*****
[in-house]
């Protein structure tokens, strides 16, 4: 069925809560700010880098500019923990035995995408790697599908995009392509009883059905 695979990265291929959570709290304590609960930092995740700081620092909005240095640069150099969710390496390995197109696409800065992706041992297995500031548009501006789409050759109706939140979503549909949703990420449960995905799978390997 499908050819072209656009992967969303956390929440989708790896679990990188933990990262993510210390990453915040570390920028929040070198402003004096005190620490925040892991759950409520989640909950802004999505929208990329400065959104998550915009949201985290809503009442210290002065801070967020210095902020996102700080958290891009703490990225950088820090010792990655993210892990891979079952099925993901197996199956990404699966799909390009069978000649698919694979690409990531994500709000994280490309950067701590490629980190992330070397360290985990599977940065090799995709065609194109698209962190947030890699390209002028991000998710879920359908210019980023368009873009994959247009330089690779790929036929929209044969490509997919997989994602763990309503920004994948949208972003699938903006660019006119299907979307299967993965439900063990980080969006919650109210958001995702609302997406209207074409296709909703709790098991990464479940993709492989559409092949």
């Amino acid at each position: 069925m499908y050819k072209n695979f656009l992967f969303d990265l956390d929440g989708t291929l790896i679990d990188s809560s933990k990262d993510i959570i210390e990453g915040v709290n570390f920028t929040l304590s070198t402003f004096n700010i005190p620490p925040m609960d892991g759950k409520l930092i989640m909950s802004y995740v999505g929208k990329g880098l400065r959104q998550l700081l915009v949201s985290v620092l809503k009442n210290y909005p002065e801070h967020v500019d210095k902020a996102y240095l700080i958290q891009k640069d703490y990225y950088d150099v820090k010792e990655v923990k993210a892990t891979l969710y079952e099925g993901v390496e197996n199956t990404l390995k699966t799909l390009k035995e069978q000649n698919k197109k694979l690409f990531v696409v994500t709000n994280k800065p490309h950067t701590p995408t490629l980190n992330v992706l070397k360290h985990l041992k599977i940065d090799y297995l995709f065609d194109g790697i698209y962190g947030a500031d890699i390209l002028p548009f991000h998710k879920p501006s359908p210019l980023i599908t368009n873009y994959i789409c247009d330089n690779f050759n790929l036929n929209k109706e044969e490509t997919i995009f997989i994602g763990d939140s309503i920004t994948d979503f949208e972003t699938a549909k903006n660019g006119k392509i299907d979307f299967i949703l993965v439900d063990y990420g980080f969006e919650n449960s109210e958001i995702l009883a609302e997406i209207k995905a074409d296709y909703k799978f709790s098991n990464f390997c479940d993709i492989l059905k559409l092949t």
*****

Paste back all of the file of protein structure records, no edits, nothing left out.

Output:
[in-house]
């Protein structure tokens, strides 16, 4: 069925809560700010880098500019923990035995995408790697599908995009392509009883059905 695979990265291929959570709290304590609960930092995740700081620092909005240095640069150099969710390496390995197109696409800065992706041992297995500031548009501006789409050759109706939140979503549909949703990420449960995905799978390997 499908050819072209656009992967969303956390929440989708790896679990990188933990990262993510210390990453915040570390920028929040070198402003004096005190620490925040892991759950409520989640909950802004999505929208990329400065959104998550915009949201985290809503009442210290002065801070967020210095902020996102700080958290891009703490990225950088820090010792990655993210892990891979079952099925993901197996199956990404699966799909390009069978000649698919694979690409990531994500709000994280490309950067701590490629980190992330070397360290985990599977940065090799995709065609194109698209962190947030890699390209002028991000998710879920359908210019980023368009873009994959247009330089690779790929036929929209044969490509997919997989994602763990309503920004994948949208972003699938903006660019006119299907979307299967993965439900063990980080969006919650109210958001995702609302997406209207074409296709909703709790098991990464479940993709492989559409092949």
């Amino acid at each position: 069925m499908y050819k072209n695979f656009l992967f969303d990265l956390d929440g989708t291929l790896i679990d990188s809560s933990k990262d993510i959570i210390e990453g915040v709290n570390f920028t929040l304590s070198t402003f004096n700010i005190p620490p925040m609960d892991g759950k409520l930092i989640m909950s802004y995740v999505g929208k990329g880098l400065r959104q998550l700081l915009v949201s985290v620092l809503k009442n210290y909005p002065e801070h967020v500019d210095k902020a996102y240095l700080i958290q891009k640069d703490y990225y950088d150099v820090k010792e990655v923990k993210a892990t891979l969710y079952e099925g993901v390496e197996n199956t990404l390995k699966t799909l390009k035995e069978q000649n698919k197109k694979l690409f990531v696409v994500t709000n994280k800065p490309h950067t701590p995408t490629l980190n992330v992706l070397k360290h985990l041992k599977i940065d090799y297995l995709f065609d194109g790697i698209y962190g947030a500031d890699i390209l002028p548009f991000h998710k879920p501006s359908p210019l980023i599908t368009n873009y994959i789409c247009d330089n690779f050759n790929l036929n929209k109706e044969e490509t997919i995009f997989i994602g763990d939140s309503i920004t994948d979503f949208e972003t699938a549909k903006n660019g006119k392509i299907d979307f299967i949703l993965v439900d063990y990420g980080f969006e919650n449960s109210e958001i995702l009883a609302e997406i209207k995905a074409d296709y909703k799978f709790s098991n990464f390997c479940d993709i492989l059905k559409l092949t």